Julia Brotherton

A NEW study by sexual health researchers in Melbourne suggests gay male teenagers are at increased risk of contracting the cancer-causing human papillomavirus (HPV), prompting renewed calls for other countries to adopt Australia’s state- funded vaccine program for boys.

Researchers examined 200 men who have sex with men (MSM) aged 16-20, one of the first studies in the world to focus on HPV rates in males of this age group. While it is often linked to cervical cancer among women, MSM were also at risk, with HPV in the anus linked to anal cancer.

Significantly, results of this study indicated MSM in this age group were more likely to have anal HPV if they have had more partners and receptive anal sex.

“Presumably it’s being transmitted from the penis to the anus in that situation,” lead researcher Dr Marcus Chen told the Star Observer.

“When you think about it it’s not surprising, but again very few people have actually looked at this in this young age group.

“The reason why we’re interested in that is, can you vaccinate this group early enough before any or many get HPV? So it’s really telling us that guys pick it up very, very early, so you really need to vaccinate them very, very early to prevent this.”

In part because it is a sexually-transmitted infection, HPV vaccination has been a controversial issue worldwide, with proposed programs in the US leading to accusations by some religious organisations that it would lead to promiscuity among pre-teen girls.

While the current study has attracted international attention, the rollout of a government- funded HPV vaccination program for both girls and boys in Australia over the past year has met little resistance, and is being hailed as a model for other countries looking to follow suit.

National HPV Vaccination Program Register director Dr Julia Brotherton told the Star Observer the response since the program began in February 2013 has been positive.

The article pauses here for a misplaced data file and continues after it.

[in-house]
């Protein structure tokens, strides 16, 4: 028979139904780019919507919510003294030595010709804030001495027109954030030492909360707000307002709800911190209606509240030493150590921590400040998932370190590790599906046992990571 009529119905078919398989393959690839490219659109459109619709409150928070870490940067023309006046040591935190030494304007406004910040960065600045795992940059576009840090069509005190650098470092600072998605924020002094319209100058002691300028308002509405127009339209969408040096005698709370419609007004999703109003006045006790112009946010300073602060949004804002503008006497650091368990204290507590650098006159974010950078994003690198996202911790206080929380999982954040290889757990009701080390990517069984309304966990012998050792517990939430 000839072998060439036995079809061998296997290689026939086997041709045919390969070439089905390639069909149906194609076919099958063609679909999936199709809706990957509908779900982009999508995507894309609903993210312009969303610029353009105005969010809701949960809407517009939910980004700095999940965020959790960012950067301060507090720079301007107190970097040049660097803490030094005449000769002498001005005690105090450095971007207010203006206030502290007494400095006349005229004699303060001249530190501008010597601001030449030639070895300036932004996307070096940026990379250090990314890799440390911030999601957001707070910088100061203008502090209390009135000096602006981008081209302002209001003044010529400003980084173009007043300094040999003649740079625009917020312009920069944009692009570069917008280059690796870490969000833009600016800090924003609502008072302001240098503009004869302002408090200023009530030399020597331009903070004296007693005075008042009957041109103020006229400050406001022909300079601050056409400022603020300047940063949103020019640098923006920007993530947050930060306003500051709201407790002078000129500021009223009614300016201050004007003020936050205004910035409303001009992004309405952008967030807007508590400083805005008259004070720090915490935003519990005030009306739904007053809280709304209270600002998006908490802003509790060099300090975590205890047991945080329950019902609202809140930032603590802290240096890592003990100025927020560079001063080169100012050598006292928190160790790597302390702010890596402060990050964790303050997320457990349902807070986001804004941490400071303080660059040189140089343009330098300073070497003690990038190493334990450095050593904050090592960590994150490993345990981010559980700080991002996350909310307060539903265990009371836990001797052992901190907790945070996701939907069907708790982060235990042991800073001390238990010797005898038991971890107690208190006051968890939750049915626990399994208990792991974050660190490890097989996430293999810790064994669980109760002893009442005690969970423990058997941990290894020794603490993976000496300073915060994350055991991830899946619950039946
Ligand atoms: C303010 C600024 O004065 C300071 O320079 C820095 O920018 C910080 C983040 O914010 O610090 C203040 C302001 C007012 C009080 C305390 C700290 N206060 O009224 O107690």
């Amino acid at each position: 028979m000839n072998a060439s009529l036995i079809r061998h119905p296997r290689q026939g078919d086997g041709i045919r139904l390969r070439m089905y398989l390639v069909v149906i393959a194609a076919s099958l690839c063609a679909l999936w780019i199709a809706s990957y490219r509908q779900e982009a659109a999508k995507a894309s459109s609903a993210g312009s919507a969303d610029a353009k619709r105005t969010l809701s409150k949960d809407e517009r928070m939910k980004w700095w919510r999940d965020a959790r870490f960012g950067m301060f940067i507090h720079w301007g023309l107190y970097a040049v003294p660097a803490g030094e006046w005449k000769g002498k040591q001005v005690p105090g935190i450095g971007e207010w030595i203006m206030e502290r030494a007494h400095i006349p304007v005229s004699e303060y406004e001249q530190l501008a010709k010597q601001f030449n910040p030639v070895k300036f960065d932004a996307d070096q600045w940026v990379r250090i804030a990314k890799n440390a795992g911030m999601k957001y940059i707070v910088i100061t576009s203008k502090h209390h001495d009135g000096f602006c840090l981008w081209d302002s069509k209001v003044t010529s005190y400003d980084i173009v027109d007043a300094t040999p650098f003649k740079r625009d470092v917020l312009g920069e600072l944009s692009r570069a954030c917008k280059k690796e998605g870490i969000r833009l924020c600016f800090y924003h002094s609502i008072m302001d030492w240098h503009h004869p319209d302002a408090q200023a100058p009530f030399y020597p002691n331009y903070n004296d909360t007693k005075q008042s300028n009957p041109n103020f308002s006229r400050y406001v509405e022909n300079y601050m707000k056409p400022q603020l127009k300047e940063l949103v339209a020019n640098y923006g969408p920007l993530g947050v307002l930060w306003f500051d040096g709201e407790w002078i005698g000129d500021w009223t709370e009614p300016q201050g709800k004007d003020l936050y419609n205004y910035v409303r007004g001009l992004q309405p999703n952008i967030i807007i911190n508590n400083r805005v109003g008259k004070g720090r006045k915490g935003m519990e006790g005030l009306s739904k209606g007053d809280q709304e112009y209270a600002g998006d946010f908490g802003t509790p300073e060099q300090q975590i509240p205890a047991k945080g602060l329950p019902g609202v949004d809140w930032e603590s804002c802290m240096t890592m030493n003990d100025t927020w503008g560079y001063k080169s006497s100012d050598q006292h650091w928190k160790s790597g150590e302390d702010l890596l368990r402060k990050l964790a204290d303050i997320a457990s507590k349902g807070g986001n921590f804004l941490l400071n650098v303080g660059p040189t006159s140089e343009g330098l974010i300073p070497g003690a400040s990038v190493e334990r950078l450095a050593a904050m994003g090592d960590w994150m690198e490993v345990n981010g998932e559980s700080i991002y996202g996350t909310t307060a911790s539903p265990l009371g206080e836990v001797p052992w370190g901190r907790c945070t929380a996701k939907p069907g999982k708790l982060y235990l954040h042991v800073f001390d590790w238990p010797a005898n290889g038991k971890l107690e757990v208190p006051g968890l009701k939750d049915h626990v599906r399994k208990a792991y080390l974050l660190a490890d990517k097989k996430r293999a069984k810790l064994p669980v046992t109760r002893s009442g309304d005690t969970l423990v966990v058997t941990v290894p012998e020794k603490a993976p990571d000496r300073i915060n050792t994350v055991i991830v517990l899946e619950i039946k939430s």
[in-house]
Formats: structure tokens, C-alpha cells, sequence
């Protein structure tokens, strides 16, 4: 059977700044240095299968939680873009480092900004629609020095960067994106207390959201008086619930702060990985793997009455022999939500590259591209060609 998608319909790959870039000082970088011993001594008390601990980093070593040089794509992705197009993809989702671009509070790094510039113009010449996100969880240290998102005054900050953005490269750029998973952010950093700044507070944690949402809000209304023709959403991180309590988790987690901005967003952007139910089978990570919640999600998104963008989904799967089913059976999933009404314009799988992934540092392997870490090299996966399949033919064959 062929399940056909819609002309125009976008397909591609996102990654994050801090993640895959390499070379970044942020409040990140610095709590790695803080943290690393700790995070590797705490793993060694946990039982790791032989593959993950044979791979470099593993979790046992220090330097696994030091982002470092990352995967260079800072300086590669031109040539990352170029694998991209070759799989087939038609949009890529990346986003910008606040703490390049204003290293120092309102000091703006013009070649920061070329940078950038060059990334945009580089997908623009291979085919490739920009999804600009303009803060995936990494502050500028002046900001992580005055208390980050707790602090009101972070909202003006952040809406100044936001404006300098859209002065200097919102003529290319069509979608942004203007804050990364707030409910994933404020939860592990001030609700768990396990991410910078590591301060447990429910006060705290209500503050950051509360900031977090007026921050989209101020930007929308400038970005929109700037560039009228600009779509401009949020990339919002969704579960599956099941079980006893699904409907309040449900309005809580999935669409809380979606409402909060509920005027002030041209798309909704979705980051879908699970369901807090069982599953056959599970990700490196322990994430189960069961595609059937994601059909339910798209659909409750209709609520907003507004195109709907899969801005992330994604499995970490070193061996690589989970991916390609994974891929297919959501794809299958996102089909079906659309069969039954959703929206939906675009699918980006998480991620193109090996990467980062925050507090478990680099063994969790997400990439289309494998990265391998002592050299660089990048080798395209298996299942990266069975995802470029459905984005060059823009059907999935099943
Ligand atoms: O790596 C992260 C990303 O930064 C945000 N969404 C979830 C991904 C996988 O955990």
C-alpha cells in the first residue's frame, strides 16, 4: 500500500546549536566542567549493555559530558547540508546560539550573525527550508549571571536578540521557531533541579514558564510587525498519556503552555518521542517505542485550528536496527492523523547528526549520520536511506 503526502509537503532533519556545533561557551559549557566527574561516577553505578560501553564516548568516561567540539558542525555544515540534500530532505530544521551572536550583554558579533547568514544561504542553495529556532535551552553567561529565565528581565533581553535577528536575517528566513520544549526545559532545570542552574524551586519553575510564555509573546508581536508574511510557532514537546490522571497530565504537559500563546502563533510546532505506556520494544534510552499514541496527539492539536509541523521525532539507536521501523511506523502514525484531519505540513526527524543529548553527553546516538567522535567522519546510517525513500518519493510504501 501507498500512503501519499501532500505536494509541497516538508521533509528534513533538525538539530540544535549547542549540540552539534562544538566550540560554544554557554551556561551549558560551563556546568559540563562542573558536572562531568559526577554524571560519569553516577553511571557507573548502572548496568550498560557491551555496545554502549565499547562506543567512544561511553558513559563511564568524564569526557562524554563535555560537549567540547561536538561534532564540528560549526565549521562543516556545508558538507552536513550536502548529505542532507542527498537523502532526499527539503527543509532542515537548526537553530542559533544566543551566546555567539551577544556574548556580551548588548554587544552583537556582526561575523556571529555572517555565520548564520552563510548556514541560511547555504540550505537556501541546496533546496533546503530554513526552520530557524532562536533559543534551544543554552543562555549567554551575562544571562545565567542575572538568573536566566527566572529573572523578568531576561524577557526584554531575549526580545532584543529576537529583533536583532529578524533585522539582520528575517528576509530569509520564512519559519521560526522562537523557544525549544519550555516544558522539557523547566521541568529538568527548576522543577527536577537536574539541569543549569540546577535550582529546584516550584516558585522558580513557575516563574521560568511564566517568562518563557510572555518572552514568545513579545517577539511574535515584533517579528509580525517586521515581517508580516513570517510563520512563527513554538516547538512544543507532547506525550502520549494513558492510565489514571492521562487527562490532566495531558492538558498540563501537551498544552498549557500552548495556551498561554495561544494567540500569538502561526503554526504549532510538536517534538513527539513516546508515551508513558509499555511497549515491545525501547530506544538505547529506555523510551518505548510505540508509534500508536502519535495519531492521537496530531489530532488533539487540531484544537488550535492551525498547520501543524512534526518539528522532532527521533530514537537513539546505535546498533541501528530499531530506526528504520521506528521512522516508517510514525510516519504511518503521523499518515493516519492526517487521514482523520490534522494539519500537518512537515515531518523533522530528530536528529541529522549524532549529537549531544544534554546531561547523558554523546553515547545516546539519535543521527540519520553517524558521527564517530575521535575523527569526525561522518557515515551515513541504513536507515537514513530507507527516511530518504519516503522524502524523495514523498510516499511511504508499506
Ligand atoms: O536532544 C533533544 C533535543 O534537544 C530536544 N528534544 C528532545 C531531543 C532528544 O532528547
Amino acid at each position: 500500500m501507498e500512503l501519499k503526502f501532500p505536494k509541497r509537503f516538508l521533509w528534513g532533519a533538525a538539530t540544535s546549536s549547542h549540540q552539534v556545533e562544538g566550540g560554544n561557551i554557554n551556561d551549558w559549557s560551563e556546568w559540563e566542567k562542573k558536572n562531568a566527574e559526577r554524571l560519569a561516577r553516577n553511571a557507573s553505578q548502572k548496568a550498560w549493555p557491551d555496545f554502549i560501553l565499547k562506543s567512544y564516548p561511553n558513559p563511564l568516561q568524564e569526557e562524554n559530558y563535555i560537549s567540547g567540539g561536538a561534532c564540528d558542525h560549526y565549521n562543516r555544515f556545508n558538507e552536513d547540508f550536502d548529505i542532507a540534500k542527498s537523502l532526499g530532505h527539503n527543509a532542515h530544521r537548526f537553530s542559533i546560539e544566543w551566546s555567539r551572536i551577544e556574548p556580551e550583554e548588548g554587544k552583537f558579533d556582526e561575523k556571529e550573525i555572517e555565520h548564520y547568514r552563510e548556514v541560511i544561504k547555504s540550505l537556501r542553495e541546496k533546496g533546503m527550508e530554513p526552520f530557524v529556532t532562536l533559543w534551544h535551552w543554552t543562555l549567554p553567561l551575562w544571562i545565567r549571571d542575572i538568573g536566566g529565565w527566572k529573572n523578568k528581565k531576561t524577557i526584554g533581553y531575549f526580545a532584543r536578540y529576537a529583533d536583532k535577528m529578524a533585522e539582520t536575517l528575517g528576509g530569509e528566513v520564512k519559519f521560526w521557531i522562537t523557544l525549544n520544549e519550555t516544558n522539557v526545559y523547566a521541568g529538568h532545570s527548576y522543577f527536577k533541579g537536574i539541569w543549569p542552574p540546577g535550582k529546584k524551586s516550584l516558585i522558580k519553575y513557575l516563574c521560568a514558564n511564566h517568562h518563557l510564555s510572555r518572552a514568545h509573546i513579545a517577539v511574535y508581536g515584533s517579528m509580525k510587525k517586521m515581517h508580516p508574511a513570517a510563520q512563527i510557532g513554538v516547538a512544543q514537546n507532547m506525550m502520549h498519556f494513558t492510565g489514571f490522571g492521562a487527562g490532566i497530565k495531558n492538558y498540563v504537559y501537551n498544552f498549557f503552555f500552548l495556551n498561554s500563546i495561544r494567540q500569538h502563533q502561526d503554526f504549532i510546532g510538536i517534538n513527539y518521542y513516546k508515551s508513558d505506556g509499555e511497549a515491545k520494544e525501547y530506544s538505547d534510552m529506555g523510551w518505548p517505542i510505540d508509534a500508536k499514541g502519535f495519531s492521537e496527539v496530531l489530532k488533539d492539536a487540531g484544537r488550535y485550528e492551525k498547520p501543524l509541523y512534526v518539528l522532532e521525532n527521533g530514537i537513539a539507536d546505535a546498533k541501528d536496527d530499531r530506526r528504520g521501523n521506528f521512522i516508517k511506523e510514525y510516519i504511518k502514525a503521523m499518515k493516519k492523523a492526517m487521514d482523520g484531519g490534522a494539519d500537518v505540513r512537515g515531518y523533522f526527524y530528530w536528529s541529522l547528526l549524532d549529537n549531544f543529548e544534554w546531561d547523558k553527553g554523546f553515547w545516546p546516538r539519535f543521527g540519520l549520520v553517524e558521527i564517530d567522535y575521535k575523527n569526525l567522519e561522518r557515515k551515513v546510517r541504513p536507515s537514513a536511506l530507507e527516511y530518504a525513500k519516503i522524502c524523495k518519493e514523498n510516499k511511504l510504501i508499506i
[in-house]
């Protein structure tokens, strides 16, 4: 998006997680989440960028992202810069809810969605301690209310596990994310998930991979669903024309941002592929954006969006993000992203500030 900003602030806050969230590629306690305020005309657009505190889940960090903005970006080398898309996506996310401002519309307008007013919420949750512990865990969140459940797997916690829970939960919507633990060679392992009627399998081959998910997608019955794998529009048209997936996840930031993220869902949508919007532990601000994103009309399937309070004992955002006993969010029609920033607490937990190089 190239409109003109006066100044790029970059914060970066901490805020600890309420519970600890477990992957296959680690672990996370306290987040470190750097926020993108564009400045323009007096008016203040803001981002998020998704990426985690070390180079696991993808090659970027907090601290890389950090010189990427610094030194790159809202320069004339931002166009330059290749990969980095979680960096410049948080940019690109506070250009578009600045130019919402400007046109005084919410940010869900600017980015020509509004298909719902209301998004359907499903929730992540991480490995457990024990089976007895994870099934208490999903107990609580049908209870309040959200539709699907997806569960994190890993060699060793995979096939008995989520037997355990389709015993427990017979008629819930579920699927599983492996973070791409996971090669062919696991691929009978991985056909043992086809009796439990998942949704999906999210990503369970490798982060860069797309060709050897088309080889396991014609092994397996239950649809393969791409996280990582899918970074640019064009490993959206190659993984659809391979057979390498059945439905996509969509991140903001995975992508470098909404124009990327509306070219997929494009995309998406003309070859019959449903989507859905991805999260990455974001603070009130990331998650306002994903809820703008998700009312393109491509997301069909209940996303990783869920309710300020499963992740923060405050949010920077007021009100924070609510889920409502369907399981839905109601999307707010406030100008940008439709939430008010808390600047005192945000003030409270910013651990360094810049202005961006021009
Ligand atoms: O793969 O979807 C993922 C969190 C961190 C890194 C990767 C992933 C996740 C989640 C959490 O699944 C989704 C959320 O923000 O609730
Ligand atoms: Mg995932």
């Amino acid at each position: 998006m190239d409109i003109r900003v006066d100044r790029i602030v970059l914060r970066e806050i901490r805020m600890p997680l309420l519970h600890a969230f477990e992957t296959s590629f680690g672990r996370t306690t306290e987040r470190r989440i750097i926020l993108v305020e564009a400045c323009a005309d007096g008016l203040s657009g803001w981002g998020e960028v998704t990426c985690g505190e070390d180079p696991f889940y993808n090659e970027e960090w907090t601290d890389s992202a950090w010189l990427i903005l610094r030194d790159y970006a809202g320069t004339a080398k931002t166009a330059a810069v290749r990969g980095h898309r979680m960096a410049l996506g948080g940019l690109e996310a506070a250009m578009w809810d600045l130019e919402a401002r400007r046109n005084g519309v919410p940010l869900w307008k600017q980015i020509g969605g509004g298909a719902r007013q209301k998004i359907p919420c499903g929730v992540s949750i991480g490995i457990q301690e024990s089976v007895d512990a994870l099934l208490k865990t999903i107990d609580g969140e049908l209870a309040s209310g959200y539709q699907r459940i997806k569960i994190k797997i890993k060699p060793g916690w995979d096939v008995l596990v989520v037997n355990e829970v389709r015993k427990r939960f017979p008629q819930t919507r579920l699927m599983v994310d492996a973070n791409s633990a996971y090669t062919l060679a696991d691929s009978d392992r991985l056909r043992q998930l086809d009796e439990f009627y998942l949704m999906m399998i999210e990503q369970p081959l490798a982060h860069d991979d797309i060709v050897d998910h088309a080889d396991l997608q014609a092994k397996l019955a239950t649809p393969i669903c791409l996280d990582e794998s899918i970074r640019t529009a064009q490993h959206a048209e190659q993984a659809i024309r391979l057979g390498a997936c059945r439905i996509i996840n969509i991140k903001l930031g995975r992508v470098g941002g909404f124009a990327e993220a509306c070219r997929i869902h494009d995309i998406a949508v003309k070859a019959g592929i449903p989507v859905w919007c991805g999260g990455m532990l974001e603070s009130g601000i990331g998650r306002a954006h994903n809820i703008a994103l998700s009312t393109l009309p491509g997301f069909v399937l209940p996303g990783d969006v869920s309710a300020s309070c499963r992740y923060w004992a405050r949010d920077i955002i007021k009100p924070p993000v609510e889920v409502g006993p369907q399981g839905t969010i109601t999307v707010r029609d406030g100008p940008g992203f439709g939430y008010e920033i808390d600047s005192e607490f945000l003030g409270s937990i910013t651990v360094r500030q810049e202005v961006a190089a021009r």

“It hasn’t actually been that big a leap to go from vaccinating girls with what we were calling the cervical cancer vaccine… because obviously it does more than that. By preventing that cancer-causing virus from getting into girls or boys, it prevents cancer in both sexes,” she said.

Proposals in some countries to target such a program at young gay males have proven problematic, largely because there was no way to effectively identify who to vaccinate.

“It’s really hard to get people to either identify or to try and identify them and get them vaccinated that way. A population-based program works a whole lot better,” Brotherton said.

“You can protect your kid from getting a cancer- causing virus. You don’t know who your child’s going to marry, you don’t know what your child’s going to do, and it’s going to protect any sexual partners that your child has in the future as well as protecting them. So, why wouldn’t you do it?”

Although older gay men are not covered by the new program targeting 12–13-year-olds, Brotherton recommended they talk to their GP about getting vaccinated.

“Gay men remain at risk throughout their sexually-active life, and I think that’s definitely something worth discussing with their healthcare provider,” she said.

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